US album sales 1962-2013
  The topic of record sales, and the accuracy thereof, is a highly vexed subject. Generally speaking, the most accurate US listings are the RIAA certifications for gold, platinum and multi-platinum discs, as these are derived from the actual accounting figures provided by the record company in question (these awards are not made automatically: the RIAA has to be asked to certify and be provided with the requisite documentation, not to mention paid for their trouble, which explains not only the delay in some awards but the complete absence of others), and even so, the range is very broad. For example, an album certified as gold has sold anywhere between 500,000 and 999,999 copies. It's worse for multi-platinum awards, of course.
  Bearing this in mind, how accurate are the figures in this list ? A little backstory first: I came upon this info while reserching something else, albeit BB-related, entirely, and in (of all places) a Bruce Springsteen forum. A poster going by the alias of Earthslayer started a thread on May 12th 2012 entitled "THE BEACH BOYS, BEE GEES and FLEETWOOD MAC......USA album sales", and it was just that, with The Four Seasons (albeit incomplete) for good measure. Their last post in the thread was February 24th 2014, since when silence.
  So, what to make of this ? It could of course be a very elaborate hoax... but to what end ? The inclusion of very precise SoundScan information seems to argue for the veracity of the figures, as do their broadly agreeing with accepted BB sales numbers. The exquisite detail on the country by country sales of Bruce's 2012 album Wrecking Ball similarly would tend to indicate someone with access to industry information, as would similar lists of literally dozens of other artists such as Elvis, The Beatles, The Who and Bob Seeger, so on balance I'm very strongly inclined to think these figures are indeed accurate, especially as sales for dozens of budget BB reissues and compilations are also listed. You decide.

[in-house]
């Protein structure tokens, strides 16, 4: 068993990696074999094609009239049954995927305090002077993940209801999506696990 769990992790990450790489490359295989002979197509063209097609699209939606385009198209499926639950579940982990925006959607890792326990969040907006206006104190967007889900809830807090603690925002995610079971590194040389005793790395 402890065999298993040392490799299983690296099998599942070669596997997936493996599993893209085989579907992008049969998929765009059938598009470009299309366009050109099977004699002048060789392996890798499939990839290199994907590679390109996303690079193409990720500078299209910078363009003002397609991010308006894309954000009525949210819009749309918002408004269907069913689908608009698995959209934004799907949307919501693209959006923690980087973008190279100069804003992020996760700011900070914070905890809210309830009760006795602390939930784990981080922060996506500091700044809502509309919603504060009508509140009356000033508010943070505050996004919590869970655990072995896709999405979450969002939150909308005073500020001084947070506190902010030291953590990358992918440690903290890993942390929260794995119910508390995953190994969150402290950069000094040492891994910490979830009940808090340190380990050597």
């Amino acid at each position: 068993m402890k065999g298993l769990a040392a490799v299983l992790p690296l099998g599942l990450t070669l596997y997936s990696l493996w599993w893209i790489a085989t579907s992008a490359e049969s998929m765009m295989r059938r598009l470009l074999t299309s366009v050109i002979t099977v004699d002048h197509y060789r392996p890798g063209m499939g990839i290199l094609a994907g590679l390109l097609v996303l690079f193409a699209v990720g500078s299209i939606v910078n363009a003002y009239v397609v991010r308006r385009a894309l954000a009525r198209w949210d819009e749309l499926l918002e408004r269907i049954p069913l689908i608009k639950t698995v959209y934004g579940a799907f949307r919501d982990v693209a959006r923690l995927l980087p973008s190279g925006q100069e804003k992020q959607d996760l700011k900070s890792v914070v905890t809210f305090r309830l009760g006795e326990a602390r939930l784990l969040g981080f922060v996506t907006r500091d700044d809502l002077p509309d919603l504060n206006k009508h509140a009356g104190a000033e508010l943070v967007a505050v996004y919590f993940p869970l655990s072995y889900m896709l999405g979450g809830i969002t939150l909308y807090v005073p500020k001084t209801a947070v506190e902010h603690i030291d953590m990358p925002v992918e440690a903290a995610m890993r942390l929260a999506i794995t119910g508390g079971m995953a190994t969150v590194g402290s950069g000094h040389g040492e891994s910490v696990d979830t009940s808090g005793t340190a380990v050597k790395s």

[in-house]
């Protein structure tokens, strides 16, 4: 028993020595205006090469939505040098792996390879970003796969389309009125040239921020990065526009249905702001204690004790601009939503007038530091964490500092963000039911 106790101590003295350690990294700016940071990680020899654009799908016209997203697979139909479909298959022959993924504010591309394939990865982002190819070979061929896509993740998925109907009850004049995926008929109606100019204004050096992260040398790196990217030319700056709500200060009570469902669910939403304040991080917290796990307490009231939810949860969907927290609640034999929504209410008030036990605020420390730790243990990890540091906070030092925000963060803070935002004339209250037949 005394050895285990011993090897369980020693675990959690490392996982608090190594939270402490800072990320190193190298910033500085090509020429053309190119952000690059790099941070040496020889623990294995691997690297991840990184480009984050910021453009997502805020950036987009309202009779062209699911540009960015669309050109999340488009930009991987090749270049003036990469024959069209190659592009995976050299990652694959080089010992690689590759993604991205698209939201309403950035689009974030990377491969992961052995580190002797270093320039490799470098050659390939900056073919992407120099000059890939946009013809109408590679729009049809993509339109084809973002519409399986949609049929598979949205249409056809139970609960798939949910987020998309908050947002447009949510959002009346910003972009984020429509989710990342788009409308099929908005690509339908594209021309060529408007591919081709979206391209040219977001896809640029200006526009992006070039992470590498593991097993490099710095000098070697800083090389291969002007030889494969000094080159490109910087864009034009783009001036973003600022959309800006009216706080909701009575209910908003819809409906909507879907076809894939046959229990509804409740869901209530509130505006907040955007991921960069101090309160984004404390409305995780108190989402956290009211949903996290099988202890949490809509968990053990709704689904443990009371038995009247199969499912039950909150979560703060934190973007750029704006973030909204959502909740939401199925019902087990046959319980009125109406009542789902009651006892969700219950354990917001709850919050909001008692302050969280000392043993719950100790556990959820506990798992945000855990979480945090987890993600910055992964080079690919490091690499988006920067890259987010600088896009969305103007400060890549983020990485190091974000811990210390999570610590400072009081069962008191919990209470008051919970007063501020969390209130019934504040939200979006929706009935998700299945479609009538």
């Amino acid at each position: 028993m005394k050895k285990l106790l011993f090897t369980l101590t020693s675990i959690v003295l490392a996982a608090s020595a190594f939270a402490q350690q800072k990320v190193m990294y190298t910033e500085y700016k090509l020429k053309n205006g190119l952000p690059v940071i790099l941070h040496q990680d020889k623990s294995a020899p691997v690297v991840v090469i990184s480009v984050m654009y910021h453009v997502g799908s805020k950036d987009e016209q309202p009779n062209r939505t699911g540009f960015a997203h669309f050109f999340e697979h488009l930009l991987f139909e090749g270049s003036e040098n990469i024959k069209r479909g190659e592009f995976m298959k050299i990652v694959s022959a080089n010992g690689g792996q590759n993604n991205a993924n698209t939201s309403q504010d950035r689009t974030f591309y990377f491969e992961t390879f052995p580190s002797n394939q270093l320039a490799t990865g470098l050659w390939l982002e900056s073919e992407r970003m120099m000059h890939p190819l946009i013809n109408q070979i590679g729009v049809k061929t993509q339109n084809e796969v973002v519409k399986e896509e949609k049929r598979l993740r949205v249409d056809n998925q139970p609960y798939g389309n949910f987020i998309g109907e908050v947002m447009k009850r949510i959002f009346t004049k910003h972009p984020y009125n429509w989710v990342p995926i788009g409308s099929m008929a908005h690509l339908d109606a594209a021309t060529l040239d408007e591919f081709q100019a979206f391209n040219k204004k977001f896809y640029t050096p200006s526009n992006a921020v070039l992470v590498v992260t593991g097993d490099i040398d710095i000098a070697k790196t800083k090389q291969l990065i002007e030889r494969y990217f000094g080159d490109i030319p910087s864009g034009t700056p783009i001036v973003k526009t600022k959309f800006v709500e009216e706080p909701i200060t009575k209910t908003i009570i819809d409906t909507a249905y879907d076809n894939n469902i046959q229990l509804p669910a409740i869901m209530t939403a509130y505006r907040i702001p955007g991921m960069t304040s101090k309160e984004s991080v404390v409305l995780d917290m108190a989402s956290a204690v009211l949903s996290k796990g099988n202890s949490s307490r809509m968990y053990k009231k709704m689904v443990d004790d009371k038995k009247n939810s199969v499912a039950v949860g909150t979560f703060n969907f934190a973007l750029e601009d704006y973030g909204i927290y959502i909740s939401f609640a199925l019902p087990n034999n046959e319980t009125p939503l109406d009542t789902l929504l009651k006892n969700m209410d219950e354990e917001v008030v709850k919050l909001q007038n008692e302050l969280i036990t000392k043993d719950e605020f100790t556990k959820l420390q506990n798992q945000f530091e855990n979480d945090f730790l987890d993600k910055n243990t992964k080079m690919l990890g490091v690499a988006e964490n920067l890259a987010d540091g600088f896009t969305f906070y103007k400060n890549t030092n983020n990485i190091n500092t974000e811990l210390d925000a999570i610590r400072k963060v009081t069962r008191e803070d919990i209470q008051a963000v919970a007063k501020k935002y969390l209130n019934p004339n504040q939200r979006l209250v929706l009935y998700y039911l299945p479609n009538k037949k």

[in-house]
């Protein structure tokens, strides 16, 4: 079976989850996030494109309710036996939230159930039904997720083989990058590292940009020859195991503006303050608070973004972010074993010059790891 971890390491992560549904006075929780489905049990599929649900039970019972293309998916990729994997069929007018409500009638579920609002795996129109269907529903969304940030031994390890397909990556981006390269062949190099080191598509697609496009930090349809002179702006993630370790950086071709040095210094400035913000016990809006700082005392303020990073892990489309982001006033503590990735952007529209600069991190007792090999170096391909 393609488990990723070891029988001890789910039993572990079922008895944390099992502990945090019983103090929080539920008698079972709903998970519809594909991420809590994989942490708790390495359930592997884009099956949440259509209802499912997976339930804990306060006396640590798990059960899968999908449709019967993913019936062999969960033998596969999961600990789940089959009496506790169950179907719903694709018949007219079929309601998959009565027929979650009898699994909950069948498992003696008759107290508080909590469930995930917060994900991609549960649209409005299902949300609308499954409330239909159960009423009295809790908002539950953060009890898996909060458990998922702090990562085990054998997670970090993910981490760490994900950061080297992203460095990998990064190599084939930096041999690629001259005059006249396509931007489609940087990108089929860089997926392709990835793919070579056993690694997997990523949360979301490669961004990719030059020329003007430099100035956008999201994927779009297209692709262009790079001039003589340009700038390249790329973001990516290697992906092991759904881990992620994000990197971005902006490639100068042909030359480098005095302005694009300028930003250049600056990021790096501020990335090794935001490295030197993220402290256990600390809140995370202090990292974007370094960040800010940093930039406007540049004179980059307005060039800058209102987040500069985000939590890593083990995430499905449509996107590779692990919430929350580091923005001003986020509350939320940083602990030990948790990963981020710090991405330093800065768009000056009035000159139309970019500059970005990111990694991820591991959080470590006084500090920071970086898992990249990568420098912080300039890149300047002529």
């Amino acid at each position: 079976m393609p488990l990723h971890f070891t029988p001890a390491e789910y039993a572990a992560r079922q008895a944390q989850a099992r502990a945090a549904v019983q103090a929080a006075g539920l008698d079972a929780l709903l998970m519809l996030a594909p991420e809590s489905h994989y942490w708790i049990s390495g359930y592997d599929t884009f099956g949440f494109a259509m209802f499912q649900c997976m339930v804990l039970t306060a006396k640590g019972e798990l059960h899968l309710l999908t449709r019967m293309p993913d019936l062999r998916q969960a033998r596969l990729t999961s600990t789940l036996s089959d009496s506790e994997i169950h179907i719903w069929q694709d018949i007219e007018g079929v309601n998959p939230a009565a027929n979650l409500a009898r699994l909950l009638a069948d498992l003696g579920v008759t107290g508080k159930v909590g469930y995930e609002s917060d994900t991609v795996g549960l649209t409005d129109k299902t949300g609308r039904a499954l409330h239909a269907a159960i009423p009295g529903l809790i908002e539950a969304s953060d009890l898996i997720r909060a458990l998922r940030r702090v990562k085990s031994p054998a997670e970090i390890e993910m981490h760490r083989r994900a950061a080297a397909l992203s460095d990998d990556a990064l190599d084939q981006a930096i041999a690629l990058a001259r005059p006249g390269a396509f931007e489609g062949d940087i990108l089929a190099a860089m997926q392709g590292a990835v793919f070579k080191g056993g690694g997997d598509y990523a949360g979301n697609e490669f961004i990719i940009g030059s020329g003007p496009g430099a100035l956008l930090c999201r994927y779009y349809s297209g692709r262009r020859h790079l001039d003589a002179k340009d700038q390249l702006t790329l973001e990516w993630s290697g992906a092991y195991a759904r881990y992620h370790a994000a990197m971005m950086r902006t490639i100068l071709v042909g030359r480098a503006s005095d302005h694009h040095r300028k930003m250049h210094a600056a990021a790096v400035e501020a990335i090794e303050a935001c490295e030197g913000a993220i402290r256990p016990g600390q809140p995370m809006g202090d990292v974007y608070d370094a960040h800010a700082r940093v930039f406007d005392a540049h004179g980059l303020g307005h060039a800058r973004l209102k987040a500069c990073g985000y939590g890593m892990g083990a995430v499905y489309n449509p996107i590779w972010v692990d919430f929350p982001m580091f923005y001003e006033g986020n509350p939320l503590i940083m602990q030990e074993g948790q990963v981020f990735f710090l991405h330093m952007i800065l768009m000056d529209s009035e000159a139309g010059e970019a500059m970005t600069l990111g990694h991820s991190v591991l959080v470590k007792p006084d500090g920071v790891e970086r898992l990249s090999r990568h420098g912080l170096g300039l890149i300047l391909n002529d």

A few words of explanation: SoundScan, properly Nielsen SoundScan, was created in 1991 and first used by Billboard in November that year. Previously, Billboard tracked sales by calling stores across the U.S. and asking about sales a method that was inherently error-prone and open to outright fraud. SoundScan is a method of tracking sales of music and music video products throughout the United States and Canada. Data is collected weekly from cash registers in 14,000 retail, mass merchant, and non-traditional (on-line stores, venues, digital music services, etc.) outlets and made available every Sunday (for albums sales) and every Monday (for songs sales) to subscribers, which include record companies, publishing firms, music retailers, independent promoters, film and TV companies, and artist managers.
  Regarding CEMA, it was a record label distribution branch of Capitol-EMI. The name CEMA stood for the four EMI-owned labels it originally distributed: Capitol Records, EMI Records, Manhattan Records and Angel Records. Subsequently, several other labels were distributed, including Chrysalis Records, Virgin Records and Blue Note Records. After a restructuring, CEMA was renamed EMI Music Distribution (EMD). CEMA Special Markets was the division which handled licensing of recordings by Capitol-EMI artists, and also distributed juke-box singles. (Thanks, Wikipedia !)
The key, such as it is: album titles in bold are the "canonical" releases - studio, live, "official" compilations and the major reissues. Who decides what constitutes the canon ? Me. Any arguements for or against any particular inclusion will be considered. Titles in italics denote a compilation of any hue. A difference in backing colour indicates a gold or platinum RIAA certified album. Work it out from the sales figures. :-)
  Enjoy, and as ever, corrections and addition welcomed at the usual email... and if Earthslayer somehow gets to see this, eternal thanks for posting the info, and I'd love to hear more about how you accessed the figures.
Andrew G. Doe, July 1st 2019